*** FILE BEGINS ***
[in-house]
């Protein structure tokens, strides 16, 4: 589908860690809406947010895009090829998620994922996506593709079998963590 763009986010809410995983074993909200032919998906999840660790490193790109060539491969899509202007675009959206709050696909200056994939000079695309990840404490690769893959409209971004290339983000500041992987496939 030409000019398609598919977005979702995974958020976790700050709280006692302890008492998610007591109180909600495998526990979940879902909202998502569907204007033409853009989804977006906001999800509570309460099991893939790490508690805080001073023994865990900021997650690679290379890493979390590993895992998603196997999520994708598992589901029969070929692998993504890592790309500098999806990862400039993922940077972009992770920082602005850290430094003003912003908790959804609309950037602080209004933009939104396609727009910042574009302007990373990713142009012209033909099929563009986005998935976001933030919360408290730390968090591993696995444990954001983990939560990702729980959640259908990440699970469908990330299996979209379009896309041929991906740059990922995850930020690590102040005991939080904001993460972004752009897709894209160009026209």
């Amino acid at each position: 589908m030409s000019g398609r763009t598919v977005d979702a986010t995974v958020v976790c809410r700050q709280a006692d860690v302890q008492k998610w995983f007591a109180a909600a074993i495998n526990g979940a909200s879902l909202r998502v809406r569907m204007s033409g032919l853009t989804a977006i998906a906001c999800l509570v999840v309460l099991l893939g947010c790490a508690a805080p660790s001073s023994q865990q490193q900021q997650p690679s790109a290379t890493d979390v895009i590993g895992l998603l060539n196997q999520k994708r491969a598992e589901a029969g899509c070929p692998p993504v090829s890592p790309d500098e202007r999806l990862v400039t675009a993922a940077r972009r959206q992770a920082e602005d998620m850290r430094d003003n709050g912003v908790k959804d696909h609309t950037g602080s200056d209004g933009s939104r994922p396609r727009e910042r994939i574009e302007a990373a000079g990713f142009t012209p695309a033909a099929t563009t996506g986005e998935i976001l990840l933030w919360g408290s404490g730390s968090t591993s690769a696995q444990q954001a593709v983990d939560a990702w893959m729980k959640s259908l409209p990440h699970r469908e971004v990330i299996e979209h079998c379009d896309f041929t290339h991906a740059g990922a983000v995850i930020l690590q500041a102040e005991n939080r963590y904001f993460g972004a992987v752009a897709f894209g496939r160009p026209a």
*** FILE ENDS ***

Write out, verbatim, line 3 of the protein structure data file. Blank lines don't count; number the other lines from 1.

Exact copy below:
């Amino acid at each position: 589908m030409s000019g398609r763009t598919v977005d979702a986010t995974v958020v976790c809410r700050q709280a006692d860690v302890q008492k998610w995983f007591a109180a909600a074993i495998n526990g979940a909200s879902l909202r998502v809406r569907m204007s033409g032919l853009t989804a977006i998906a906001c999800l509570v999840v309460l099991l893939g947010c790490a508690a805080p660790s001073s023994q865990q490193q900021q997650p690679s790109a290379t890493d979390v895009i590993g895992l998603l060539n196997q999520k994708r491969a598992e589901a029969g899509c070929p692998p993504v090829s890592p790309d500098e202007r999806l990862v400039t675009a993922a940077r972009r959206q992770a920082e602005d998620m850290r430094d003003n709050g912003v908790k959804d696909h609309t950037g602080s200056d209004g933009s939104r994922p396609r727009e910042r994939i574009e302007a990373a000079g990713f142009t012209p695309a033909a099929t563009t996506g986005e998935i976001l990840l933030w919360g408290s404490g730390s968090t591993s690769a696995q444990q954001a593709v983990d939560a990702w893959m729980k959640s259908l409209p990440h699970r469908e971004v990330i299996e979209h079998c379009d896309f041929t290339h991906a740059g990922a983000v995850i930020l690590q500041a102040e005991n939080r963590y904001f993460g972004a992987v752009a897709f894209g496939r160009p026209a």